No doubt you’ve heard it by now. The advice. The questions. The expectations. The clichés about graduating, moving on, transitions, working hard, the value of education, perseverance, wearing sunscreen. . .
So tell me, what are you going to do with the rest of your life? What do you mean, you’re not sure? Shouldn’t you know by now? I mean, how much time do you need?
Oh, you have it all under control? Great. Did you know that most of you are going to have at least fourteen jobs–many of which don’t currently exist, using technologies that haven’t been invented yet, to solve problems that we can’t even conceive of today–before you turn thirty-four? Please, tell me more about how you have this all figured out.
Don’t get me wrong. Aspirations are good. Plans are good. A direction is good. Not sure what you want to be when you grow up yet? That’s just fine too. Because the fact of the matter is that according to Daniel Gilbert, author of “Stumbling on Happiness,” humans are notoriously terrible at predicting what will make their future selves happy anyway.
Want proof? Write your future self a letter detailing your current expectations for the next four or five years—your investments of time, money and energy—all the things you will do so that your future self is happy. Don’t open it for ten years. Try not to think, “Oh, how cute,” when you read it. Cut this column out and put it in the envelope for good measure. Hello future self. Hate to say I told you so.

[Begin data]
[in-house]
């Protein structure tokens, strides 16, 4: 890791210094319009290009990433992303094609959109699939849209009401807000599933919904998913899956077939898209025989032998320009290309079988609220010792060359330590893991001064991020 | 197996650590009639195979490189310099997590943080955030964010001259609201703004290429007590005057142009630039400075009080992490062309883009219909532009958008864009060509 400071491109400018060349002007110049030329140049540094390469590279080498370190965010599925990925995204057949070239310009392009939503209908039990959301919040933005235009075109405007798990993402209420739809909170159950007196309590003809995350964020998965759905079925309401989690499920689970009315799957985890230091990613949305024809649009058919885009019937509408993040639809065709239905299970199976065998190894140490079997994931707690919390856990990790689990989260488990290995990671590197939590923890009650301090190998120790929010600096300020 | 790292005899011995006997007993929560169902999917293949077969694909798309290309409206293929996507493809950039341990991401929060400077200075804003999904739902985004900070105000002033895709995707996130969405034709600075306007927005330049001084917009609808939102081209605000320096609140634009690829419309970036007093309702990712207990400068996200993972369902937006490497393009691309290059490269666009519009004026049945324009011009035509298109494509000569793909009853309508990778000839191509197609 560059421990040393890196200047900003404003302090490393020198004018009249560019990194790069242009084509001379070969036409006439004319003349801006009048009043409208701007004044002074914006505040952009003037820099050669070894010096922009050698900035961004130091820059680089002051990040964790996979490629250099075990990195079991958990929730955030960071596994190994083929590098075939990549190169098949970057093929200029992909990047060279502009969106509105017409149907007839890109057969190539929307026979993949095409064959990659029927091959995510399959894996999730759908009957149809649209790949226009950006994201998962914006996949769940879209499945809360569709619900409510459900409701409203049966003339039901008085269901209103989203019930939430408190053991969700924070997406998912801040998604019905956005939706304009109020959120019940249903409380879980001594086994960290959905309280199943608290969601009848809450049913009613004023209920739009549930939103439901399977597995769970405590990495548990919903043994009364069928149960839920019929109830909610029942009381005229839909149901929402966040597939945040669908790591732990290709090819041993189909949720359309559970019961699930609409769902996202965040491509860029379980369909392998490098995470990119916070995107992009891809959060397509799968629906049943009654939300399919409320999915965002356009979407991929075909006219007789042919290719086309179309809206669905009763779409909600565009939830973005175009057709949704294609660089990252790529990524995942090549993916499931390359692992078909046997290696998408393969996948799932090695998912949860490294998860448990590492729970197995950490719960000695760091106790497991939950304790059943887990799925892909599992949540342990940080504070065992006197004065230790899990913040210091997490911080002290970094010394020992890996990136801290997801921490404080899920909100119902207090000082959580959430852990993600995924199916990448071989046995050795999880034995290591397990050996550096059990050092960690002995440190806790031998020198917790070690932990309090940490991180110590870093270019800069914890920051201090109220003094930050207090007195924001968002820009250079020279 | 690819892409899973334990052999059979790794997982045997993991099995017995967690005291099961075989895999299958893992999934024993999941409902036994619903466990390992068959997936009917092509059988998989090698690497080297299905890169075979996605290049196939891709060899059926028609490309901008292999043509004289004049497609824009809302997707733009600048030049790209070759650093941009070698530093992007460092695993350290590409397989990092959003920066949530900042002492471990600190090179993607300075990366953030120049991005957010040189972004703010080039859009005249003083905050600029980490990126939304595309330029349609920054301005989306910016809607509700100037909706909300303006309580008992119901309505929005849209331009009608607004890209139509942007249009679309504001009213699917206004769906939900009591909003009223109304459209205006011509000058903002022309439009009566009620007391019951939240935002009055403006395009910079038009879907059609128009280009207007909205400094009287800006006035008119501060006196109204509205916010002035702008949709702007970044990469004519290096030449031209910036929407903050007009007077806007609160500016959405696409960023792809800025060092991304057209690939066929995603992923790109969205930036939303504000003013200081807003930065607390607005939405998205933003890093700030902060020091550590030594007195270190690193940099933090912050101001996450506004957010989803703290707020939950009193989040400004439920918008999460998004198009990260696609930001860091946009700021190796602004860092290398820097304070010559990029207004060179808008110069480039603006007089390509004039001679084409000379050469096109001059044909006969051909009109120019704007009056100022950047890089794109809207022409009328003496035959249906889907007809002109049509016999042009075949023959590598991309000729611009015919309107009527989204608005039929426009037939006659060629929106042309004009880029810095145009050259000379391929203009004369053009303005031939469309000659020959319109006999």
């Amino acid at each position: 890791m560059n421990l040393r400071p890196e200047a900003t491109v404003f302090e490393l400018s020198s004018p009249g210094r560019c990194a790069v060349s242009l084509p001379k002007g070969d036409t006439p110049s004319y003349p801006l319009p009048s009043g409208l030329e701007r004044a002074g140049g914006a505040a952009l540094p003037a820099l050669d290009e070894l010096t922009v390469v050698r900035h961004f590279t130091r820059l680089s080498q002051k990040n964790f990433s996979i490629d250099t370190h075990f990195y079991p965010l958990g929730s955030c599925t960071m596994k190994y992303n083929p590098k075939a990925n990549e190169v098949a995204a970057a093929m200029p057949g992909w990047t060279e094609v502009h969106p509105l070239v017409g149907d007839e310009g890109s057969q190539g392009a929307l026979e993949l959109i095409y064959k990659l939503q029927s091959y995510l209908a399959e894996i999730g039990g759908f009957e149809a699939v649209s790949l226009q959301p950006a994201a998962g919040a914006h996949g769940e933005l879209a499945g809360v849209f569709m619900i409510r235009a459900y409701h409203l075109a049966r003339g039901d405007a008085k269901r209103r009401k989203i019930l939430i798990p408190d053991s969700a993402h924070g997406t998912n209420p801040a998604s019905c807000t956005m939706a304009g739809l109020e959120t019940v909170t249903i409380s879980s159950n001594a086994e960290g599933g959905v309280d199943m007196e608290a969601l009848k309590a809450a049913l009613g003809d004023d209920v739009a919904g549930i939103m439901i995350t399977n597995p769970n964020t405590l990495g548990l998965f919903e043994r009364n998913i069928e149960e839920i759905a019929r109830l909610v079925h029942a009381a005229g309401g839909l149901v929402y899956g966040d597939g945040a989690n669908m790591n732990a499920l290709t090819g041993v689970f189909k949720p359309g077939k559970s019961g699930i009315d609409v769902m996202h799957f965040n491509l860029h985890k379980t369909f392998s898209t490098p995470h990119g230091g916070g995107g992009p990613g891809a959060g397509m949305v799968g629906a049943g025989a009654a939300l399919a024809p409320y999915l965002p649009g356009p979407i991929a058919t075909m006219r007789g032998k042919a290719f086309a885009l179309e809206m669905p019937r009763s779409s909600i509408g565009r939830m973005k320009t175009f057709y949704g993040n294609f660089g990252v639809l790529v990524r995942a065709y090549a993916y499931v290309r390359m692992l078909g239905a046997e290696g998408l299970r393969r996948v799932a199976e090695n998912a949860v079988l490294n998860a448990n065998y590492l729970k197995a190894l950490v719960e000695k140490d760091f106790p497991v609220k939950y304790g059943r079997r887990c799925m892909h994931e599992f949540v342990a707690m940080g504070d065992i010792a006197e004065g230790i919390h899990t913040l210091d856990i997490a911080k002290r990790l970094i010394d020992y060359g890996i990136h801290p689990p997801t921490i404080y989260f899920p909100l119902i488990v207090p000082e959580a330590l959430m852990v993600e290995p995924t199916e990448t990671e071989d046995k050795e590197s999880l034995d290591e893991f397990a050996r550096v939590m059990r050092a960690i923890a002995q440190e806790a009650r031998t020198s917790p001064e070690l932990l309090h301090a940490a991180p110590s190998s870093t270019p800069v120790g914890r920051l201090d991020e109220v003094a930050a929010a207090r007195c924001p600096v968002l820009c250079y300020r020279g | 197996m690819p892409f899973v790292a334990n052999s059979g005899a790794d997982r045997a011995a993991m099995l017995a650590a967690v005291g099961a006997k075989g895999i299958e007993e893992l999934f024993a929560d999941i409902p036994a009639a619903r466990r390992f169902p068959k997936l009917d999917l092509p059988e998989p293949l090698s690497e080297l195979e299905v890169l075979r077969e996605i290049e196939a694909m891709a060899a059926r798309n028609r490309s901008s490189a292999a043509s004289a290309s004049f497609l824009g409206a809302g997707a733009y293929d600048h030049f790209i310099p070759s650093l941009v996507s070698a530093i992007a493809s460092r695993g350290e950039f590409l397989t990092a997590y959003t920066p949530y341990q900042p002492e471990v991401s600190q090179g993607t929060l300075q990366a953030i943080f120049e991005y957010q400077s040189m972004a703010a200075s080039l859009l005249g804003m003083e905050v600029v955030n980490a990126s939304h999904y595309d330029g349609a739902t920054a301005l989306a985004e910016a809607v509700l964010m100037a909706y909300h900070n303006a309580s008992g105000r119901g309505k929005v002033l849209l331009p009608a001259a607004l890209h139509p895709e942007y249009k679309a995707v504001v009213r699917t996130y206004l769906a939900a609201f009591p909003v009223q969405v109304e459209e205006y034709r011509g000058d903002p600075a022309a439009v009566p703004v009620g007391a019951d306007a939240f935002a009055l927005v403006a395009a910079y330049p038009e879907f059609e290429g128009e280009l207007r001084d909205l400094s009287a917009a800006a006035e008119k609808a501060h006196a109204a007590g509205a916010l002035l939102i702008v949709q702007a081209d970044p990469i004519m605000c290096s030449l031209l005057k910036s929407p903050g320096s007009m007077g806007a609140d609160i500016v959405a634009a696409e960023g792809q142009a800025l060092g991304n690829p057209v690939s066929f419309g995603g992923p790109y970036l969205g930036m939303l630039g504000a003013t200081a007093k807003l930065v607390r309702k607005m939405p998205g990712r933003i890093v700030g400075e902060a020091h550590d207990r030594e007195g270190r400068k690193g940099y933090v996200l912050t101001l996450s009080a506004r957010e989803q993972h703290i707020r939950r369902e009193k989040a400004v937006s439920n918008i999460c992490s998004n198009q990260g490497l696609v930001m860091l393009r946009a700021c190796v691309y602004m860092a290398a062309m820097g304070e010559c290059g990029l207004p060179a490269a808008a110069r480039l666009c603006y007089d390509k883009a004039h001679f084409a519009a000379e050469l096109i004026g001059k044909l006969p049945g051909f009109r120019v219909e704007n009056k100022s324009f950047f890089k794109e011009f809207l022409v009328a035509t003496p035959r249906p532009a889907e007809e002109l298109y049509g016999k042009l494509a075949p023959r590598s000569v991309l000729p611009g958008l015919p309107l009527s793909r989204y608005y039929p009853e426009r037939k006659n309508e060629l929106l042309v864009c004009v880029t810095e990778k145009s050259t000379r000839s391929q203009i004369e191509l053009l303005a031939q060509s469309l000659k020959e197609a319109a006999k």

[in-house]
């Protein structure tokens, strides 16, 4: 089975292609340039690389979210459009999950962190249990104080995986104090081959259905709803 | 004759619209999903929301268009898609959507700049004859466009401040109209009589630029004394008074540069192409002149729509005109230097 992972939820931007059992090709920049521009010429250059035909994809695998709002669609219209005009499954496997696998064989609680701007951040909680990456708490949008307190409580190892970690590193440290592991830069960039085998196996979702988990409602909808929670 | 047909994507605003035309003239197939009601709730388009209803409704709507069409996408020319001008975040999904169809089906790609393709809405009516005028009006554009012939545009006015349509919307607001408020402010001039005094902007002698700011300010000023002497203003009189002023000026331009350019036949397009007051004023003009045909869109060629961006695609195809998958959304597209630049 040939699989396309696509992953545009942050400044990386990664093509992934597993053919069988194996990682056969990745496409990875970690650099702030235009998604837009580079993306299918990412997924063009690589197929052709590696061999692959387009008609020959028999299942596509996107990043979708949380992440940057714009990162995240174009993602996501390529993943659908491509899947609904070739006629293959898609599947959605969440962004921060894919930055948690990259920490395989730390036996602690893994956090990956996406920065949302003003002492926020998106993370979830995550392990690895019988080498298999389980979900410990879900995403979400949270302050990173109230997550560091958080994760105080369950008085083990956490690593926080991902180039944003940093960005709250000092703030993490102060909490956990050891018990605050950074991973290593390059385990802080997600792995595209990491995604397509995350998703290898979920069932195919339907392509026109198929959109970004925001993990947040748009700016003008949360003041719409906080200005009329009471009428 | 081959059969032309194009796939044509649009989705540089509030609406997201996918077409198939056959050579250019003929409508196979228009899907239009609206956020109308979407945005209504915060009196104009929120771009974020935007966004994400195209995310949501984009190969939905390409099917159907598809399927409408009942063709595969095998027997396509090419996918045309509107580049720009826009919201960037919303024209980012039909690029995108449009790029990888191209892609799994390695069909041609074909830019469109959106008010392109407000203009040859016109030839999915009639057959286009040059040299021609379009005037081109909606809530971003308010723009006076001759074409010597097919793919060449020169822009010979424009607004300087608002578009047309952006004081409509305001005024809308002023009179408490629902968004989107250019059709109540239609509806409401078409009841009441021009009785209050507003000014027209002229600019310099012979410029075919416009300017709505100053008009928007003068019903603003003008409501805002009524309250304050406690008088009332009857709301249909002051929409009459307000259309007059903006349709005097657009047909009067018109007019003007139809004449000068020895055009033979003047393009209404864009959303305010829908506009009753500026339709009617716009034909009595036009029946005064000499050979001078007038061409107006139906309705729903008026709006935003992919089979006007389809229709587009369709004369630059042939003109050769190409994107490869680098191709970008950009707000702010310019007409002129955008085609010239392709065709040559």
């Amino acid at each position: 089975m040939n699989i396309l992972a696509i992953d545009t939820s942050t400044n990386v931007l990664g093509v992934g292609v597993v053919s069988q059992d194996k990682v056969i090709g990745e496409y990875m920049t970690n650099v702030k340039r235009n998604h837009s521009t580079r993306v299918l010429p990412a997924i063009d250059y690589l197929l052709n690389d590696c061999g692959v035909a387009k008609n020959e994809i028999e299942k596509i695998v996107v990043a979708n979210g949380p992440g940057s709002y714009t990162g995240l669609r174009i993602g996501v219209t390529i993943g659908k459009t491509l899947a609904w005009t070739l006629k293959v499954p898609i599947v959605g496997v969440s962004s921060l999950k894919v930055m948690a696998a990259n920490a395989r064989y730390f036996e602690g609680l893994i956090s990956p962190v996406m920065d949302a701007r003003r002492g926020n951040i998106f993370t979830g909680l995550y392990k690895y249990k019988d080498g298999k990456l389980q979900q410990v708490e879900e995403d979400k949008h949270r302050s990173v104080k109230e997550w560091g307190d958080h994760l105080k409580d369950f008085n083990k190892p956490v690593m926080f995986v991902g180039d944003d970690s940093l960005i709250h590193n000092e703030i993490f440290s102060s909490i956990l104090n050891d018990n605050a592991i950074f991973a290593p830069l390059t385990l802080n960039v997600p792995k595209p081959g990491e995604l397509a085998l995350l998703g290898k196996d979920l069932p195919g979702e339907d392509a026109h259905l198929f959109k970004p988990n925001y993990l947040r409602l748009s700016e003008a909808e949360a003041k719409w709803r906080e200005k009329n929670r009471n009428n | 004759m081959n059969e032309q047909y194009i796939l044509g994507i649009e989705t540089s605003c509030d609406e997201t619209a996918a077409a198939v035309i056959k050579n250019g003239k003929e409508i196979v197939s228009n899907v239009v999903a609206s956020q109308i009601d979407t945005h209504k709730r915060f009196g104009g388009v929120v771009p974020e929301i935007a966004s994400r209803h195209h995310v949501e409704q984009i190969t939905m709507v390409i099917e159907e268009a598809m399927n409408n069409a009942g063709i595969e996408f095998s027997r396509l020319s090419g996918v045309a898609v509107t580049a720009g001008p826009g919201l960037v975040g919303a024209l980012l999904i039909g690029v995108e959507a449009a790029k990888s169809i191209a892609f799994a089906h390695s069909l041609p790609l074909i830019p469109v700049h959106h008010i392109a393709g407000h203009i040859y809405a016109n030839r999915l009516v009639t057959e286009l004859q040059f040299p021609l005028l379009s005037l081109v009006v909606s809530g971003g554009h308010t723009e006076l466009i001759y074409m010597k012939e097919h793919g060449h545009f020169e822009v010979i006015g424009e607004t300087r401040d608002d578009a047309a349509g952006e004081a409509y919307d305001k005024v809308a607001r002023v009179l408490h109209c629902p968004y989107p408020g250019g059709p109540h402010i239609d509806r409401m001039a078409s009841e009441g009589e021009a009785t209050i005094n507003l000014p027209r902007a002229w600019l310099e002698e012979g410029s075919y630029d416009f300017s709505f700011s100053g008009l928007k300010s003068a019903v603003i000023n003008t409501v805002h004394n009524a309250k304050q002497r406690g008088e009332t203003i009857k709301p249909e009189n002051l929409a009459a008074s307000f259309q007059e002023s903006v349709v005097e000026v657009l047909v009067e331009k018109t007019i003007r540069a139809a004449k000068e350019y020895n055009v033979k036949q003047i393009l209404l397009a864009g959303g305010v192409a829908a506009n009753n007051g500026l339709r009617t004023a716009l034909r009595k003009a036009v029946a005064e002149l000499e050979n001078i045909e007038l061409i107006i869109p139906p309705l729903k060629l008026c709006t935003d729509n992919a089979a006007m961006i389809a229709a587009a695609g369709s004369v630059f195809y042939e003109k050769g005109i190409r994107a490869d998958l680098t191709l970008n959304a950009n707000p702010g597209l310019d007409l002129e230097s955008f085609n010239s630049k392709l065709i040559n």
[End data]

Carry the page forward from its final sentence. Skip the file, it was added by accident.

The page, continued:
Okay, back to the present. What to do then? Step into the unknown and don’t be afraid to fail.
There is an old story about the Knights of the Round Table in which they set out on a quest to find the Holy Grail. It was a serious undertaking, but when they set out, instead of taking well-worn roads or trails, each knight began his quest by entering into the forest at the place where it was thickest. Why? Each knew that if he were to follow an established path, it was someone else’s path–following it would never lead him to his ultimate goal.
It’s a good lesson. So, dear graduate, create your own path. Enter the forest at the darkest point. Blaze a fresh trail into the great unknown. For if you find and follow a path, it may seem like easier going for awhile, but in the end it will always be someone else’s path, and you will never reach your full potential.
And as far as failure goes, mythology teaches us time and again that where we stumble is where our greatest treasures are hidden. In “The Arabian Nights,” for example, there is a story of a man plowing a field when his plow gets stuck. He digs down to see what it’s caught on and discovers a ring. After more digging he finds the ring attached to a door . . . which opens to an underground cave loaded with jewels.
So go forth into your wilderness; stumble into the darkness of your unknown with faith and courage. You will find your way.
On stumbling, Joseph Campbell writes, “If you bring love to that moment—not discouragement—you will find the strength is there. Any disaster that you can survive is an improvement in your character, your stature, and your life. What a privilege!
“Then, when looking back at your life, you will see that the moments which seemed to be great failures followed by wreckage were the incidents that shaped the life you have now. You’ll see that this is really true. Nothing can happen to you that is not positive. Even though it looks and feels at the moment like a negative crisis, it is not. The crisis throws you back, and when you are required to exhibit strength, it comes.”
Life. It’s a ride. It’s a journey. It’s a privilege. And it’s noisy. Now, more than ever, we need you to be true to yourself. Be who you are. Don’t be bullied or frightened into holding back your true self. You have brilliance within you. Only you can bring your unique light into the world. And you must.